Status User Guide

Abseil contains two Status libraries within the absl/status directory:

  • A status library containing an absl::Status class for holding error handling information, a set of canonical absl::StatusCode error codes, and associated utilities for generating and propagating status codes.
  • A statusor library containing the absl::StatusOr<T> class template for use in returning either an absl::Status error or an object of type T. (This StatusOr<T> abstraction is similar to C++23’s std::expected.)

Overview of absl::Status

Within Google, absl::Status is the primary mechanism to gracefully handle errors across API boundaries (and in particular across RPC boundaries). Some of these errors may be recoverable, but others may not. Most functions which can produce a recoverable error should be designed to return either an absl::Status or the similar absl::StatusOr<T>, which holds either an object of type T or an error.


absl::Status MyFunction(absl::string_view filename, ...) {
  // encounter error
  if (error condition) {
    return absl::InvalidArgumentError("bad mode");
  // else, return OK
  return absl::OkStatus();

Most operations in Abseil (or Google) code return an absl::Status (abbreviated Status in the text below). A Status is designed to either return “OK” or one of a number of different error codes, corresponding to typical error conditions. In almost all cases, when using absl::Status you should use the canonical error codes (of type absl::StatusCode). These canonical codes are understood across the codebase and will be accepted across all API and RPC boundaries. A function which has a return value of Status must be handled (and is marked ABSL_MUST_USE_RESULT).

Using Status for Returning Errors

Success of any particular operation is indicated by a Status error code of “OK” (technically a status error code of absl::StatusCode::kOk). API developers should construct their operations to return absl::OkStatus() upon success, or an absl::StatusCode upon another type of error (e.g. an absl::StatusCode::kInvalidArgument error). The API provides convenience functions to construct each particular status code. (See Canonical Errors below.)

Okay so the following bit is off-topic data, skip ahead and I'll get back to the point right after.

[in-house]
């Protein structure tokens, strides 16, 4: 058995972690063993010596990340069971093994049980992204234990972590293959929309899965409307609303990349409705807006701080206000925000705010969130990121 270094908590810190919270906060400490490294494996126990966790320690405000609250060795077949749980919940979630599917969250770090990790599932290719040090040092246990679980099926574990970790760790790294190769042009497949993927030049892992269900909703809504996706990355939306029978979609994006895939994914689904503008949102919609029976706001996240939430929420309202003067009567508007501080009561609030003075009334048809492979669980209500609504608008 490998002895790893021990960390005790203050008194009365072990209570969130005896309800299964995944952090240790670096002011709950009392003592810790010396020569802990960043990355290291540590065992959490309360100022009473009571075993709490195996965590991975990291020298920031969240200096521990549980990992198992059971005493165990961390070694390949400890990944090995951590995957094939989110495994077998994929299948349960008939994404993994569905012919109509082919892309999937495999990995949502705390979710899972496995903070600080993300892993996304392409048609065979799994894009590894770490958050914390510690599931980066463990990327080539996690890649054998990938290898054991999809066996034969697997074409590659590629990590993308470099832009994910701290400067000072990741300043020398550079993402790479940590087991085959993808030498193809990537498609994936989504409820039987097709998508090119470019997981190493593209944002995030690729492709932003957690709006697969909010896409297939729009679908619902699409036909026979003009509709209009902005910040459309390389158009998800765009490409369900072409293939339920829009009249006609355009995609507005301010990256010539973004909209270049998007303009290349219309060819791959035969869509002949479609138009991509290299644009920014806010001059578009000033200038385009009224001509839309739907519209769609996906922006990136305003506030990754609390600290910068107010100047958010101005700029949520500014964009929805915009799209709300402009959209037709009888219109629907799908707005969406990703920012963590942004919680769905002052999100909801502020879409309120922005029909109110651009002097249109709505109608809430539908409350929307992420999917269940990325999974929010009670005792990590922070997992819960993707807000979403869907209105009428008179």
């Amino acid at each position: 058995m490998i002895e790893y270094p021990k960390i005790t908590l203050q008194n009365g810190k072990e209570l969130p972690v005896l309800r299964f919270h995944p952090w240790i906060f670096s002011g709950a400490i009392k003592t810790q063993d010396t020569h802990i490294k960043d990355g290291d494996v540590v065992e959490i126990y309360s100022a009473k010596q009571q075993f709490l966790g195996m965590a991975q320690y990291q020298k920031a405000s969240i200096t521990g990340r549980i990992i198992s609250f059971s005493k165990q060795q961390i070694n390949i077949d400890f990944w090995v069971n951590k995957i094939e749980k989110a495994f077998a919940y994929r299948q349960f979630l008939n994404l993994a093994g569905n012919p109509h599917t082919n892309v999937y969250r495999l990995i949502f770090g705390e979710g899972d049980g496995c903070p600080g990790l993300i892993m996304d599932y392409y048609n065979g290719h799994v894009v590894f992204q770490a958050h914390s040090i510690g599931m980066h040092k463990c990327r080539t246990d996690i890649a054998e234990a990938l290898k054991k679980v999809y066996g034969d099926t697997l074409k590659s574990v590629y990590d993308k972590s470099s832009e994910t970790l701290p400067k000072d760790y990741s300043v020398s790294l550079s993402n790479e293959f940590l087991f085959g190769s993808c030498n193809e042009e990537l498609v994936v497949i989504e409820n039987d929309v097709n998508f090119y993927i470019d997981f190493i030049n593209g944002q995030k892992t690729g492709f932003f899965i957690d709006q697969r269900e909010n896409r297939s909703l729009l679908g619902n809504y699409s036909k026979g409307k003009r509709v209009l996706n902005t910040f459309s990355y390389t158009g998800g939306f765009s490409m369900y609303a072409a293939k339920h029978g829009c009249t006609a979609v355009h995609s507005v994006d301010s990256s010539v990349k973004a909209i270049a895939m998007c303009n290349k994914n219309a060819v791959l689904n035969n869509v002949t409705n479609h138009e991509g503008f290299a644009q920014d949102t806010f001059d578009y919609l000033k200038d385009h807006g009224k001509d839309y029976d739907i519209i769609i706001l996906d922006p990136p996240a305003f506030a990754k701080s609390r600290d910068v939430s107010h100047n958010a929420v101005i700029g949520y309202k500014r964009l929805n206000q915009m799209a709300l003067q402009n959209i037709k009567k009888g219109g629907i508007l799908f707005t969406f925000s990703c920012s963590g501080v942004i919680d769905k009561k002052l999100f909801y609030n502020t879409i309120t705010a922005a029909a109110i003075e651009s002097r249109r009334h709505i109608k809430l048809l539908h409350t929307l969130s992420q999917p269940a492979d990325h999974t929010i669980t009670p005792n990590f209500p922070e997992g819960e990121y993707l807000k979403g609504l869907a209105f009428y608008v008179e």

For example, the following piece of code shows how to return an error encountered while implementing a file operation:

absl::Status Open(absl::string_view filename, absl::string_view mode, ...) {
  if (...) return absl::OkStatus();  // Signal success
  if (...) return absl::InvalidArgumentError("bad mode");

  absl::Status result;  // Default constructor creates an OK value as well.
  if (...) {
    // Short-hand for result = absl::Status(absl::StatusCode::kNotFound, ...)
    result = absl::NotFoundError(absl::StrCat(filename, " is missing"));
  } else {
  return result;  // could be "OK" or "NOT_FOUND"

A non-OK Status typically includes both an error code (absl::StatusCode::kNotFound, which maps to “NOT_FOUND”) and a message (“The file.txt filename is missing”). The API provides code() and message() member functions to retrieve these values. The error code is intended for programs to examine (e.g., the caller might react differently based on the error code it sees). The error message may be logged somewhere for a developer or SRE to examine and find out what went wrong. The message is not intended for end users.

NOTE: low-level routines such as a file Open() operation should typically not log status values themselves, but should pass them up to the caller who will have better context on how to handle any error.

Canonical Errors

Status returns errors using an absl::StatusCode, which is an enumerated type indicating either no error (“OK”) or an error condition. These error codes map to google.rpc.Code RPC error codes. E.g. an absl::StatusCode::kInvalidArgument value corresponds to an RPC error code of “INVALID_ARGUMENT”.

These canonical errors associated with absl::Status are used throughout the codebase. As a result, these error codes are somewhat generic. When constructing an absl::Status using one of these codes, you may want to provide more context within the Status object’s message.

For a full list of canonical error codes and advice on how to select the appropriate one for your use case, see the Choosing Canonical Error Codes guide.

Checking Errors

Just as an API provider must properly construct and return absl::Status, a caller must properly handle receipt of that Status. This involves checking whether the operation completed successfully (checking for “OK”) and determining the exact error and how to handle it, if the operation did not succeed.